Apropos my article about the Church’s indifference to science, it turns out Peter Wood has noticed the U.S. on the whole isn’t exactly encouraging its children in that direction either.

Success in the sciences unquestionably takes a lot of hard work, sustained over many years. Students usually have to catch the science bug in grade school and stick with it to develop the competencies in math and the mastery of complex theories they need to progress up the ladder. Those who succeed at the level where they can eventually pursue graduate degrees must have not only abundant intellectual talent but also a powerful interest in sticking to a long course of cumulative study. A century ago, Max Weber wrote of “Science as a Vocation,” and, indeed, students need to feel something like a calling for science to surmount the numerous obstacles on the way to an advanced degree.

At least on the emotional level, contemporary American education sides with the obstacles. It begins by treating children as psychologically fragile beings who will fail to learn — and worse, fail to develop as “whole persons” — if not constantly praised. The self-esteem movement may have its merits, but preparing students for arduous intellectual ascents aren’t among them. What the movement most commonly yields is a surfeit of college freshmen who “feel good” about themselves for no discernible reason and who grossly overrate their meager attainments.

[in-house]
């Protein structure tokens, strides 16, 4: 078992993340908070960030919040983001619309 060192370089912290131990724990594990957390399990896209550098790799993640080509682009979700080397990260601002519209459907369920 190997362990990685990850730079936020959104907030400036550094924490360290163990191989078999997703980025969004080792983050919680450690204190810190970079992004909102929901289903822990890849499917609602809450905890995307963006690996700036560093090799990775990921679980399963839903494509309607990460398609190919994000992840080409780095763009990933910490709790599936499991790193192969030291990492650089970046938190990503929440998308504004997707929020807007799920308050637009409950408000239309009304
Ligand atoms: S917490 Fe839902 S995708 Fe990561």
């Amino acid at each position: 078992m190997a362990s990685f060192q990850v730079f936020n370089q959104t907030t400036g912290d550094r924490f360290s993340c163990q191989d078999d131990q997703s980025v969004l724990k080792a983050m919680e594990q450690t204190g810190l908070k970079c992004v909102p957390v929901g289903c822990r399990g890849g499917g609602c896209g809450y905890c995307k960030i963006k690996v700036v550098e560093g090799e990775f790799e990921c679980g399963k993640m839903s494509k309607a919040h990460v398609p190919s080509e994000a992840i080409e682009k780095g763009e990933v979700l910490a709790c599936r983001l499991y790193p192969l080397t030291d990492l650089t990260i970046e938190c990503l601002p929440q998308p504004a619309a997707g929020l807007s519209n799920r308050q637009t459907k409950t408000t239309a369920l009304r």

The intellectual lassitude we breed in students, their unearned and inflated self-confidence, undercuts both the self-discipline and the intellectual modesty that is needed for the apprentice years in the sciences. Modesty? Yes, for while talented scientists are often proud of their talent and accomplishments, they universally subscribe to the humbling need to prove themselves against the most-unyielding standards of inquiry. That willingness to play by nature’s rules runs in contrast to the make-it-up-as-you-go-along insouciance that characterizes so many variants of postmodernism and that flatters itself as being a higher form of pragmatism.

2 thoughts on “

  1. It would help if public school teachers told students how lucrative industrial science and engineering jobs are. So many teachers dismiss money as a motivator because they are not motivated by it – if they were motivated by money, they would have done something other than teaching.

    I’ll be working with a local public school as part of a cooperative education project and I intend to let the students know about the money to be made. Kids understand money, and they want it, as much as adults.

  2. I wonder if technical/engineering companies also sponsored programs that exposed teachers to applications etc during the summers, that would help inspire teachers to bring that back with them to the classroom.

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